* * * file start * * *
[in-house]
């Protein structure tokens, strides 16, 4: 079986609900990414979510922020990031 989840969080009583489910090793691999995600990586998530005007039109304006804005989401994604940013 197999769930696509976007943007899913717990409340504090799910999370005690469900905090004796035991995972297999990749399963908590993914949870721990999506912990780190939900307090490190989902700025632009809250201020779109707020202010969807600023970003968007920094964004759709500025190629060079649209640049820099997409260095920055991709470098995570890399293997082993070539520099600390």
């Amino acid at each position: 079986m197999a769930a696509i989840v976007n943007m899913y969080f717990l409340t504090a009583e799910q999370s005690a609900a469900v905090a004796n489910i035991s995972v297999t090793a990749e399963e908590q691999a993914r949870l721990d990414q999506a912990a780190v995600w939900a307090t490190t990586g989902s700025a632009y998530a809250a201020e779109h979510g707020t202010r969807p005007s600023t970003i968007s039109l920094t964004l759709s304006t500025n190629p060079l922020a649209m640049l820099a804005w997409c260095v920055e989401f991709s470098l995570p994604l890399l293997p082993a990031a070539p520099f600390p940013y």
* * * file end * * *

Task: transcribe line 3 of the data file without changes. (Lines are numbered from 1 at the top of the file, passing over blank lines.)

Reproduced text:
């Amino acid at each position: 079986m197999a769930a696509i989840v976007n943007m899913y969080f717990l409340t504090a009583e799910q999370s005690a609900a469900v905090a004796n489910i035991s995972v297999t090793a990749e399963e908590q691999a993914r949870l721990d990414q999506a912990a780190v995600w939900a307090t490190t990586g989902s700025a632009y998530a809250a201020e779109h979510g707020t202010r969807p005007s600023t970003i968007s039109l920094t964004l759709s304006t500025n190629p060079l922020a649209m640049l820099a804005w997409c260095v920055e989401f991709s470098l995570p994604l890399l293997p082993a990031a070539p520099f600390p940013y």